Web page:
Innovation on Wheels

It is said that by the year 2020, India will have the largest labor force in the world. It is also said that the average age of this labor will be less than 30 years. If statistics are anything, to go by the reigns of our country certainly seem to be in the hands of youth.

The Indian economy itself is at a crossroads where on one hand it breathes the air of an increasingly skewed urban predilection, its rural forces twist its head another way. In keeping with this stipulation a unique movement of social entrepreneurship is taking shape in the heartland of India.

It is in pursuit of this India that individuals and institutions have been working to instill a spirit of social entrepreneurship, indeed to create a whole ecosystem around it. One such initiative is the Tata Jagriti Yatra – a collaborative endeavor of the Tata group and the Jagriti Sewa Sansthan.

India’s demography represents a diamond rather than the proverbial pyramid. While the bottom of this diamond is the below $1 a day income 350 million population the top constitutes a mere 250 million above $3 a day income group. It is the middle of this diamond – a staggering 500 million Indians who, while no longer are destitute still lack the means to earn a living.

While one might argue bout the feasibility of instilling entrepreneurial values where none exist, the yatra itself uses an innovative process.

It might not be possible always to teach entrepreneurship but one can inspire it in people by taking them to those who have done it. The youth of today are optimistic about India’s growth. All they need is the exposure to good role models.

Thus this 18 day national odyssey takes these youth from across 9,000 kilometers through the length and breadth of the nation, albeit with a common entrepreneurial vision on an introspective voyage introducing them to individuals and institutions developing unique solutions to India’s challenges. The key to this learning, which is a major axis of the yatra is to be able to relate not only to the original idea that gave shape to their enterprise but their courage as they kept going against enormous odds.

While the first Yatra was held way back in 1997, it wasn’t until 2007, a decade later that some ideas converged to turn it into an annual affair. One of them was the feedback for the book India.

We wanted to do something on a national canvas. It could not be a Gujarat yatra or a UP yatra or a Tamil Nadu yatra, India’s problems cannot be solved by a handful of people and it had to have mass involvement .

Indeed, the participants and the facilitators of the Yatra represent the diversity of India, with a strong representation from the smaller towns and rural areas of the country and an increasing interest from women participating as well. While 2007 Yatra saw some 9000 applications we have already received 17000 applications so far and are expecting a lot more through out the journey through a healing civilization a documented reference of the first Yatra by Mani from his own experience and those of the other yatris the last week.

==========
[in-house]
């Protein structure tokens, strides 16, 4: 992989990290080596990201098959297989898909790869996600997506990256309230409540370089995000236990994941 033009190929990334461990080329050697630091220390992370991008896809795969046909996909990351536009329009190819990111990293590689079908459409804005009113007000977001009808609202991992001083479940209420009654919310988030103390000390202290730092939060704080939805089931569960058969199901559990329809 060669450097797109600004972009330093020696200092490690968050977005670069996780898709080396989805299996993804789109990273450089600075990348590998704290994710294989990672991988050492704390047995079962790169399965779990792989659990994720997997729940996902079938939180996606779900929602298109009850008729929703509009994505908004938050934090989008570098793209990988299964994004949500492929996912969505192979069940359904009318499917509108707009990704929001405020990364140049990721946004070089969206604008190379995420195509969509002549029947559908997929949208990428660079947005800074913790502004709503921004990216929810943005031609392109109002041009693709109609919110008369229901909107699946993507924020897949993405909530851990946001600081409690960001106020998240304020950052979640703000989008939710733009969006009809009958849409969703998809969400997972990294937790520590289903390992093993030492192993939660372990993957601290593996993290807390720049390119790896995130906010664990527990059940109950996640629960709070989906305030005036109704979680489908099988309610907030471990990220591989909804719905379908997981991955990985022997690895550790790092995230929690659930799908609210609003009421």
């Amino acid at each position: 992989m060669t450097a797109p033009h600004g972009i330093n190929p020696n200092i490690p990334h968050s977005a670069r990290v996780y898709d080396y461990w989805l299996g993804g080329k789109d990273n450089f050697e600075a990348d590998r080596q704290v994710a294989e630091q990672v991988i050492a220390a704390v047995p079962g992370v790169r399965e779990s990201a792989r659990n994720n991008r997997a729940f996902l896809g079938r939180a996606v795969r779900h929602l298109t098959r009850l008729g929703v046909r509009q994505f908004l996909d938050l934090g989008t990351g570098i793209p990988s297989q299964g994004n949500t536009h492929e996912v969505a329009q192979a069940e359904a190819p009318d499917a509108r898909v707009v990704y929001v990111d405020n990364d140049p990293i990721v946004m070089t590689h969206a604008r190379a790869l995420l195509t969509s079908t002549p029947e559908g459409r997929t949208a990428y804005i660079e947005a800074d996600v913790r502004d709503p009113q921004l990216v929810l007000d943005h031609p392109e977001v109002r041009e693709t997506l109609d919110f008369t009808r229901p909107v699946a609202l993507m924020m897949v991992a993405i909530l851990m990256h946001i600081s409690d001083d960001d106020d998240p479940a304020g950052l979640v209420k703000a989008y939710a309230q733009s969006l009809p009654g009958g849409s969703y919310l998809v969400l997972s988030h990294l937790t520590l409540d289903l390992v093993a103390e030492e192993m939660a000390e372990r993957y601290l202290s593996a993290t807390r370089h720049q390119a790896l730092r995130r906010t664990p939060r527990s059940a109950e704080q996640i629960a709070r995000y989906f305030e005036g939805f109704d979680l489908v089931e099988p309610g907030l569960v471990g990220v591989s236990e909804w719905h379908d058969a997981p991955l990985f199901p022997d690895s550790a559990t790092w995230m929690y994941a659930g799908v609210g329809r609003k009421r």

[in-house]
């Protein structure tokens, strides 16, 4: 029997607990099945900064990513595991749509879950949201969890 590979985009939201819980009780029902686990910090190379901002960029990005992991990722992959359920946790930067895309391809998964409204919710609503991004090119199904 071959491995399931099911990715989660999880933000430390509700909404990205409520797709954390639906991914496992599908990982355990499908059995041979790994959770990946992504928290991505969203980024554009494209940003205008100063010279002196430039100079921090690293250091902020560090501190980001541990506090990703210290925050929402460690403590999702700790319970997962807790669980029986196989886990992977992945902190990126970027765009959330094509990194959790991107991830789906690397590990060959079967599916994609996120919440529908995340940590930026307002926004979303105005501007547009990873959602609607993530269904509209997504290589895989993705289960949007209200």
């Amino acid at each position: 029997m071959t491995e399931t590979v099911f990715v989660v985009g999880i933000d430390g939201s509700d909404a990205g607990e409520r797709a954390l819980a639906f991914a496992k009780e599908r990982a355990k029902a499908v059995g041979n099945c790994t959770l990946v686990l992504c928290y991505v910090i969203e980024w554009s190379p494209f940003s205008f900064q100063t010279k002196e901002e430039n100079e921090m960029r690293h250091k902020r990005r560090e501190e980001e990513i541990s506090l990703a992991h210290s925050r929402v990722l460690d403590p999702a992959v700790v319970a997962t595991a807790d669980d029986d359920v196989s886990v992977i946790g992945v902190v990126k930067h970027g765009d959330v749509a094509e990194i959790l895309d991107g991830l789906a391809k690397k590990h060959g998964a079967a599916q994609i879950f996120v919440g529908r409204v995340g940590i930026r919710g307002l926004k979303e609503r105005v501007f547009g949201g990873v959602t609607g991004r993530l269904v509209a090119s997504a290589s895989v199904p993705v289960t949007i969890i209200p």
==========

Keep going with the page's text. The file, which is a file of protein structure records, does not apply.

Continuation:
The numbers are significant as they are a direct indication of high level of optimism in the youth towards the nation’s progress and their contribution towards the same. The same enthusiasm is reflected in the setting up of enterprises by participants of the Yatra – a good 24-25 ventures are already operational as a direct consequence of the influence of the Yatra and many more are in the proc Journey through a healing civilization a documented reference of the first Yatra by Mani from his own experience and those of the other yatris of being setup.

From a toy factory set up by ex-mechanical engineer to a creative educational services firm by a software consultant – the stories are not only inspirational but also reflective of the Yatra’s success.

Yet, the team informs that the main objectives of the Yatra is not necessarily anything tangible.

There are five key principles guiding the Yatra; Outer Journey, Inner Journey Innovation Collaboration and Transformation. It is the process of learning discovering India, understanding your inner self, ideation and perseverance teamwork and a transformed attitude that we want to instill in the youth. With age, people become more capital cynical and rigid in their ideas. Young people are more idealistic. They want to change the nation and believe that they can. It is this spirit that we want to capture.

A prospective Yatri should:

1) Believe in India’s past but wish to focus on the future.
2) Not mind being confined to a train for 18 days with a group of people very much like them yet very different. It shakes you up and gets you out of your comfort zone, which is not possible in a seminar or a conference.
3) Has the get up and go quality.
4) Wants to have fun building India and leading its progress; through enterprise led development.

Source: Education Times